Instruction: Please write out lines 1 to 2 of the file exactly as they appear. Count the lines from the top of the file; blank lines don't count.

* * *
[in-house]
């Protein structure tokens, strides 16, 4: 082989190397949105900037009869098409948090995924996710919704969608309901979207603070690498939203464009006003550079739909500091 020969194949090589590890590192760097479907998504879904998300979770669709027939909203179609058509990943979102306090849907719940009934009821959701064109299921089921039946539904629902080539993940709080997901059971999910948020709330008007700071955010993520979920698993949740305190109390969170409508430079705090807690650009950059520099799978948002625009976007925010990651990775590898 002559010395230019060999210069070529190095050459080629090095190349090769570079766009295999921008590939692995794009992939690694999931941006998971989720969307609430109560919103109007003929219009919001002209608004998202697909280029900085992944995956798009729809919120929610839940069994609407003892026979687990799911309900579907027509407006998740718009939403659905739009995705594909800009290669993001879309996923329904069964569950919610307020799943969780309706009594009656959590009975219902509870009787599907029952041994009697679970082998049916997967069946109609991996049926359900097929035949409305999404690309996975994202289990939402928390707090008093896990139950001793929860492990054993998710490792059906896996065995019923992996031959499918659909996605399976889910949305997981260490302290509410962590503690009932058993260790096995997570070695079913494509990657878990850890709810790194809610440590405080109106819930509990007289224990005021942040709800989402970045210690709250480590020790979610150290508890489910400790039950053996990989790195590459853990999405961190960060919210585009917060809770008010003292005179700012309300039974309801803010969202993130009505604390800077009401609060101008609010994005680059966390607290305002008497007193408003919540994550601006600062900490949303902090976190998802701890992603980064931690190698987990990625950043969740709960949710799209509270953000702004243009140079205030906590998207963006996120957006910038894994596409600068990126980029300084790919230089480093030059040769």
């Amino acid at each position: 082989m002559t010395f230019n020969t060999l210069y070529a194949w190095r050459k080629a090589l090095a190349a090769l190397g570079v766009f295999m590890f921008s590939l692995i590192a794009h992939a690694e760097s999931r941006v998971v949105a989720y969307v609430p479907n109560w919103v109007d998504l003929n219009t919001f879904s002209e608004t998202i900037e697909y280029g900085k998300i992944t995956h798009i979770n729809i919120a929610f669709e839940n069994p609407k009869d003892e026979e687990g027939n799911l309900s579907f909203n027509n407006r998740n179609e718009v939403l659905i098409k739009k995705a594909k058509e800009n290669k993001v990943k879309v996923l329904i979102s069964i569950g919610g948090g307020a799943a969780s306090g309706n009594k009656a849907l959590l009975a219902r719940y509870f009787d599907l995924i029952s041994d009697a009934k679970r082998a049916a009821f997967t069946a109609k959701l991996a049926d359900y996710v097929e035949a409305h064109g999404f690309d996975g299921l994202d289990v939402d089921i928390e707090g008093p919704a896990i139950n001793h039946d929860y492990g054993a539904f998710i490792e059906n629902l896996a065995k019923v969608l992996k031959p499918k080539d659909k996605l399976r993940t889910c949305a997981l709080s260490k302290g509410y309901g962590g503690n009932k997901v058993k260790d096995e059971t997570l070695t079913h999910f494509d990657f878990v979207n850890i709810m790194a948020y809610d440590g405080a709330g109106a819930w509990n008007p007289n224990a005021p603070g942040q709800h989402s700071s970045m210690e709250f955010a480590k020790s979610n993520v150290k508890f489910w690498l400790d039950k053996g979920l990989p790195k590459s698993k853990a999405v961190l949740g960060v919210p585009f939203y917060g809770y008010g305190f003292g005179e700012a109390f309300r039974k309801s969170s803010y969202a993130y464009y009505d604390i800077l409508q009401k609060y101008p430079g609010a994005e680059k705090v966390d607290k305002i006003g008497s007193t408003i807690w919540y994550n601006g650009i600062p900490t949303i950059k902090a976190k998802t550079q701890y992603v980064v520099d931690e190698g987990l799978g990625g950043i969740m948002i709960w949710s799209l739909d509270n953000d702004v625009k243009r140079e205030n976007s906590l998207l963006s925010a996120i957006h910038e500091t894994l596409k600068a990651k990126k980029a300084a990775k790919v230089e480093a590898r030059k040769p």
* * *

[in-house]
């Protein structure tokens, strides 16, 4: 082989190397949105900037009869098409948090995924996710919704969608309901979207603070690498939203464009006003550079739909500091 020969194949090589590890590192760097479907998504879904998300979770669709027939909203179609058509990943979102306090849907719940009934009821959701064109299921089921039946539904629902080539993940709080997901059971999910948020709330008007700071955010993520979920698993949740305190109390969170409508430079705090807690650009950059520099799978948002625009976007925010990651990775590898 002559010395230019060999210069070529190095050459080629090095190349090769570079766009295999921008590939692995794009992939690694999931941006998971989720969307609430109560919103109007003929219009919001002209608004998202697909280029900085992944995956798009729809919120929610839940069994609407003892026979687990799911309900579907027509407006998740718009939403659905739009995705594909800009290669993001879309996923329904069964569950919610307020799943969780309706009594009656959590009975219902509870009787599907029952041994009697679970082998049916997967069946109609991996049926359900097929035949409305999404690309996975994202289990939402928390707090008093896990139950001793929860492990054993998710490792059906896996065995019923992996031959499918659909996605399976889910949305997981260490302290509410962590503690009932058993260790096995997570070695079913494509990657878990850890709810790194809610440590405080109106819930509990007289224990005021942040709800989402970045210690709250480590020790979610150290508890489910400790039950053996990989790195590459853990999405961190960060919210585009917060809770008010003292005179700012309300039974309801803010969202993130009505604390800077009401609060101008609010994005680059966390607290305002008497007193408003919540994550601006600062900490949303902090976190998802701890992603980064931690190698987990990625950043969740709960949710799209509270953000702004243009140079205030906590998207963006996120957006910038894994596409600068990126980029300084790919230089480093030059040769």